Most mantou are Northern Chinese in origin since wheat is the staple food of the northern Chinese.  The famous cha shau bao you eat at dim sum restaurants however is Southern Chinese. Flower rolls (hua juan) are mantou (buns) without fillings, to be eaten with meat stews and saucy dishes. The dough is cut into thin strips, and rolled and twisted into spiral mounds. Ying xi juan or silver thread buns (Chinese food and dishes often have very fanciful descriptive names) are also unfilled mantou and they are called such because inside the long bun are thin dough strips which with a bit of imagination and poetic flair look like silver threads.

While my mantou turned out very light and soft, a lot of improvement is needed to shape the flower rolls and silver thread rolls. I didn't cut the dough strips through or brush them with oil and when the flower rolls proofed, the dough strips fused together.  I did lightly oil the dough strips for the silver thread buns but on the upper surface only. The strips have to be well-oiled all around for them not to fuse together during proofing and steaming. I'm also not too sure how the rolls should be shaped because it's been a long time since I ate authentic flower rolls. I'll get some idea of  the real thing this October when we visit Shanghai for the Expo.

These mantou stayed soft even after they cooled. Mantou are usually left in the steamer and eaten hot.  I used bao flour and the mantou turned out soft, light, fine-textured and pure white, like commercial baos. You can use plain flour too and although the mantou aren't as fine-textured or white, they taste just as good.  Snow-white mantao are beautiful but too bleached for me. Like bread making, mantou are fun to make, especially if they turn out well. This is a fail-proof recipe now. I challenge you to try it.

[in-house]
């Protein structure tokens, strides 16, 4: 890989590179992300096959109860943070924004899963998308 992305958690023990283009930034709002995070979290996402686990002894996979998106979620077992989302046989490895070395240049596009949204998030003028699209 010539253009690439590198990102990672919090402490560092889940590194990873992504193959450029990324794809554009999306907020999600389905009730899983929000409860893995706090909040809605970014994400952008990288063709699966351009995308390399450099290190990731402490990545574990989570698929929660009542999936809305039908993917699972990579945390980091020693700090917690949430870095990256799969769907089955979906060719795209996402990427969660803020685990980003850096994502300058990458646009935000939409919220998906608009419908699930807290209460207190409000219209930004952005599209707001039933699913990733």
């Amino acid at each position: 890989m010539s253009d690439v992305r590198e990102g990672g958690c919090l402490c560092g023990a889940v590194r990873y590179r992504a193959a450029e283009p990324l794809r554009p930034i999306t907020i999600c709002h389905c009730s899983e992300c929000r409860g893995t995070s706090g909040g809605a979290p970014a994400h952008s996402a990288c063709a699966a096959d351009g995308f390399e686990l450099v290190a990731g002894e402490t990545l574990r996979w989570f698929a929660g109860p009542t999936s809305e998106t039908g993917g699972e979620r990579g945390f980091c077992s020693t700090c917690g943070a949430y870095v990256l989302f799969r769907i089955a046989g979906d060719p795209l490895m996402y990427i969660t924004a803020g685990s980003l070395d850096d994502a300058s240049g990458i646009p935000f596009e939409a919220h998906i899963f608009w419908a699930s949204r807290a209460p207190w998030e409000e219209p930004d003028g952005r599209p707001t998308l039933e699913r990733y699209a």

An attempt at making silver thread rolls and flower rolls
Basic Mantou/Bao Dough

A Ingredients:
1 tsp dry yeast
2 Tbsp water
-mix A ingredients together.
(Sshh...if you know your yeast is active, just mix A and B ingredients together at once. I do that all the time)
B Ingredients:
350g Bao or HK flour or Rose (plain) flour
1 tsp double-action baking powder
50g (or less, say 30 g) fine sugar 
200 to 250 ml water* (amended)
1 Tbsp shortening (Crisco) or veg oil

*If you use 250 ml and you are kneading by hand, add 200 ml first and knead in the remainder slowly, 10 to 15 ml each time, so that the dough is not too sticky to handle. Depending on the type of flour you use, you may not need all the water.

1. Sift the flour and baking powder together (usually I don't bother if the flour is fresh). If using shortening, rub it into the flour evenly.

2. Mix A with all the B ingredients in a mixer bowl and knead at medium speed till very smooth, about 6-8 minutes. The dough should be quite soft. Never mind if it's slighty sticky. Continue kneading until it isn't sticky. If kneading with hands, put dough back into the bowl and cover with a cloth. Rest for 30 min or until doubled, depending on room temperature.